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It’s what you want from a space game. Rockets. Explosions. Tiny green aliens. 

And a physics engine that simulates space travel so well NASA uses it.

Coming Feb. 24 is Kerbal Space Program 2, or KSP, an adventurous space game where players can freely experiment with physics. The series has scientific foundations, despite its more science fiction elements, and has been used in college physics classes as a learning tool.

 The original KSP simulated physics mirroring real-life orbital maneuvers, and it has been used by the likes of NASA engineers to test the limits of aerospace travel.  This sequel may expand the capacities of its educational merit. While Las Positas has not used the game as a tool for education in any of its classes, professors and students acknowledge its potential.

KSP 2 is being developed by Intercept’s subdivision Star Theory Games. They have teased fans with the promise of colonies, interstellar travel, multiplayer, animated tutorials, revamped flight instructions, improved UI and revamped flight assembly. The team also included that the interstellar travel will allow players to explore natural extremes in external solar systems.

“I’m glad to see there’s more games coming out with some educational value,” Dr. Jennifer Siders, LPC professor of physics, said. 

The first game features a realistic physics engine simulating gravity, air resistance and many of the other important aspects of air and space flight. The game becomes an exposure point to physics. Dylan McGrory, one of Siders’ students, is a long time fan of the series.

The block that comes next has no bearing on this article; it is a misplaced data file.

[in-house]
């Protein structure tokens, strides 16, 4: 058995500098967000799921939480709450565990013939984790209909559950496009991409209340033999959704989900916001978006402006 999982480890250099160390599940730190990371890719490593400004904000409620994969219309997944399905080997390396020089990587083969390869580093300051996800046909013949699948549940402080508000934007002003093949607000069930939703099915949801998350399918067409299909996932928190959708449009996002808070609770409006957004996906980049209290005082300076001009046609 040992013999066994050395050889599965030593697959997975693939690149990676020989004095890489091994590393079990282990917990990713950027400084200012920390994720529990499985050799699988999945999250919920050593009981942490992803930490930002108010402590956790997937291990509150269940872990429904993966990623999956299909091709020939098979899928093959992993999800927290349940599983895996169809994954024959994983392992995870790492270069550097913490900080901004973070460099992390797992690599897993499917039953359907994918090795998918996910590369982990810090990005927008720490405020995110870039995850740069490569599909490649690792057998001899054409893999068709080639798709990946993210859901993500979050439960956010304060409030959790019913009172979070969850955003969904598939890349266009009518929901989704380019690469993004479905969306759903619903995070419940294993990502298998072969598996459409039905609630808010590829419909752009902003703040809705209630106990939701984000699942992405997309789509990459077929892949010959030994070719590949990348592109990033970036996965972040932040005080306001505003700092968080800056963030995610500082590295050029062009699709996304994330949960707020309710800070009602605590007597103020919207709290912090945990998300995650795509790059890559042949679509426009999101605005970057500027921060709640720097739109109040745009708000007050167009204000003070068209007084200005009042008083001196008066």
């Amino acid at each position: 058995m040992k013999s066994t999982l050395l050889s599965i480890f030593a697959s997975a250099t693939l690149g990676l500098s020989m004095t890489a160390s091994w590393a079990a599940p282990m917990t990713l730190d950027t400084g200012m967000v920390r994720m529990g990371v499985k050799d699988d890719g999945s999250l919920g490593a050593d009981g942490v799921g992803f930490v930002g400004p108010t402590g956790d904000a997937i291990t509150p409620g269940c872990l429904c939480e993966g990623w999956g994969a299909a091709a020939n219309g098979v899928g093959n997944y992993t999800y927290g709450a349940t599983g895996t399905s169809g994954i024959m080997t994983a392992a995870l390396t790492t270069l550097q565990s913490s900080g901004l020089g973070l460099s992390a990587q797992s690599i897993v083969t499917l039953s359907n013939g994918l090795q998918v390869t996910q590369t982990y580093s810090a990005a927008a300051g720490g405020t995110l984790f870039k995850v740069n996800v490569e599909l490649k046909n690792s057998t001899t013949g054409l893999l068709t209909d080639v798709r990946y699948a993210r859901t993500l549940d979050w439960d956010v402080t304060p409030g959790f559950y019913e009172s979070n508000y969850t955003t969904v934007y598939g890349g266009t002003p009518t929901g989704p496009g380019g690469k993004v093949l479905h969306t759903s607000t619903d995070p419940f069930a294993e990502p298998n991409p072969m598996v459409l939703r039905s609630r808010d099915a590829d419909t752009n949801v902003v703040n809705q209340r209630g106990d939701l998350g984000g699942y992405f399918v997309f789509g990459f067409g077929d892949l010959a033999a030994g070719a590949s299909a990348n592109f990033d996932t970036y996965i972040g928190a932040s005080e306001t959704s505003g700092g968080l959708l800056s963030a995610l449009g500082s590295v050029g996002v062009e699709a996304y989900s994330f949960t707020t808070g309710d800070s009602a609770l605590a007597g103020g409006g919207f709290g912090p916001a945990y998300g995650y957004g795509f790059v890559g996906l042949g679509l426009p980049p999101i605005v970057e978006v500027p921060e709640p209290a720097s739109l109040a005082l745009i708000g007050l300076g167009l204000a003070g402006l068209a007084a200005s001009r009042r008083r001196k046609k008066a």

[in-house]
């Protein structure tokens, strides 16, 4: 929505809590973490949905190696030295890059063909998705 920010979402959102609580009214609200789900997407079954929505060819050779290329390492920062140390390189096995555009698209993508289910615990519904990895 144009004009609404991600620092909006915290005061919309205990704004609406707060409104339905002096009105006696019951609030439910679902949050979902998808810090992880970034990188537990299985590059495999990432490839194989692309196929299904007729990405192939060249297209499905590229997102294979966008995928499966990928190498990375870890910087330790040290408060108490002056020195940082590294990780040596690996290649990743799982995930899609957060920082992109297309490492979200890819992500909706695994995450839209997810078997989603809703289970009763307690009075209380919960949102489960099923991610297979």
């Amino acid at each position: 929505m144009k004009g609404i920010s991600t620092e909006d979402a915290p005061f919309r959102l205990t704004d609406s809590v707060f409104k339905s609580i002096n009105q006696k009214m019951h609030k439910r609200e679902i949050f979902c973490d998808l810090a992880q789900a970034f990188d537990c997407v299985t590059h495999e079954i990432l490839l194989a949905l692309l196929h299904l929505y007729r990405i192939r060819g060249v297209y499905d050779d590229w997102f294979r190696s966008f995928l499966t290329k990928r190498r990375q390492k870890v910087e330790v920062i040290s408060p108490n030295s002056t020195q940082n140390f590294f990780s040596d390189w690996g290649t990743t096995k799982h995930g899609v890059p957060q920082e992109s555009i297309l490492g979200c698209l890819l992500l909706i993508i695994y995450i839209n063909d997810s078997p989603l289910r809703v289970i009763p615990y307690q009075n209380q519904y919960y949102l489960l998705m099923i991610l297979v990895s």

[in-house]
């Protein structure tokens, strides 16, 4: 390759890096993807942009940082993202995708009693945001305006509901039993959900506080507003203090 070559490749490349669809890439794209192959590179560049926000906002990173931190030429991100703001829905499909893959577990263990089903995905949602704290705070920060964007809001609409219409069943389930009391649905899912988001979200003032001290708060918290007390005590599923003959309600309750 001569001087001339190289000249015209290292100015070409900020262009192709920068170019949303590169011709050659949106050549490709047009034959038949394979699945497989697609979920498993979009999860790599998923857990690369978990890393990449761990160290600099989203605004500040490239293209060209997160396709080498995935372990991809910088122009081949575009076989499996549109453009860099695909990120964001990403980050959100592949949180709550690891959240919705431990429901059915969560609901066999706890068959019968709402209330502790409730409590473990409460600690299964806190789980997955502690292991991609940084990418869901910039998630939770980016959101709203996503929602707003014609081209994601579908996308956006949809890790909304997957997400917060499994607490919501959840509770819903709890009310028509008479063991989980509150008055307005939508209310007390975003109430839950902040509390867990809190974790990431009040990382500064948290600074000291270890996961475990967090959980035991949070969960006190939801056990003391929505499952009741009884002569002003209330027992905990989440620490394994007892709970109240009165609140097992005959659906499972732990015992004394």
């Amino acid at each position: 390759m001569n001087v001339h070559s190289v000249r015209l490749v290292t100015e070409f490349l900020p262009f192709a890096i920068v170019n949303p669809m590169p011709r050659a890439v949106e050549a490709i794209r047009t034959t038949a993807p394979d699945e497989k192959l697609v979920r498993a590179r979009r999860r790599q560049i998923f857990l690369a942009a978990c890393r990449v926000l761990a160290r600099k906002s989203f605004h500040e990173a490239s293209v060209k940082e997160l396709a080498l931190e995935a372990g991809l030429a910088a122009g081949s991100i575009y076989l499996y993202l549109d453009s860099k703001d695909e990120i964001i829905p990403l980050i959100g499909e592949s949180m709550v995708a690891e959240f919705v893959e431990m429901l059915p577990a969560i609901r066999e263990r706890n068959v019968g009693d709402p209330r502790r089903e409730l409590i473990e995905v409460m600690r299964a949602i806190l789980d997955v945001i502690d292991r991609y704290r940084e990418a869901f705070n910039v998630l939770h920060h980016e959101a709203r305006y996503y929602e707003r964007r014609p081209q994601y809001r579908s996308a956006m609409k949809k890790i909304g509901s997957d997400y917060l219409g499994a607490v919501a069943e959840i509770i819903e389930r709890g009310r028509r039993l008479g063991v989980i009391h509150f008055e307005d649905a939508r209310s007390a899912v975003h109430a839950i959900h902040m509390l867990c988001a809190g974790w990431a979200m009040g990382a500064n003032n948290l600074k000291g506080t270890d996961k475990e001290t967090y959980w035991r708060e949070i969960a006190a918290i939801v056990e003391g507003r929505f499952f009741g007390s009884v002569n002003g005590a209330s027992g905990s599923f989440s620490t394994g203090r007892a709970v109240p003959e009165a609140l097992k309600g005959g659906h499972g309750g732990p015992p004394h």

“It’s definitely plausible that it could be used as an education tool. I mean, the physics behind it. They have a pretty good physics engine in there,” McGrory said. 

The game and physics were designed utilizing Unity engine. Based in Mexico City, Squad, the first developer, made the physics engine as close to reality as possible.

Professor Scott Vaughen, at Montgomery County Community College, uses the game to teach algebra, calculus, physics and more. Utilizing the data values recorded in-game, students can do work for labs and assignments.

“I created an entire course inspired by Kerbal Space Program to introduce math and physics principles in stem fields.” Vaughen said.

NASA Pennsylvania Space Grant Consortium sponsored the course. Vaughan can be found on Youtube to review similar material.
Sebastian Vreeburg, a Las Positas student without stem experience, tested KSP with much success despite inexperience.

“The game is quite goofy, but it seems like it was made by really smart people who are enthusiastic about space and physics,” Vreeburg said. 

Those smart people working for Squad made a space simulator unlike anything on the market despite being a small indie developer. KSP has set high expectations for the sequel. While Star Theory Games is developing KSP 2, they are lifelong fans of the original and their principal engineer has a background in the aerospace industry.

KSP has the ability to draw in players of any experience to stem concepts. Vreeburg was able to complete a solo launch and landing.

“It was a lot to read but it was simple and easy to follow,” Vreeburg said.

The tutorial is rather short but informative and teaches the game’s basic engineering and physics. 

Student Sebastian Vreeburg plays Kerbal Space Program, Feb. 7, 2023, Livermore, CA. Vreeburg successfully makes it into space before landing with parachute without experience. (Photo credit: Landon Jansen/The Express).

Although the tutorial is very easy, the game still features a high learning curve and unforgiving nature.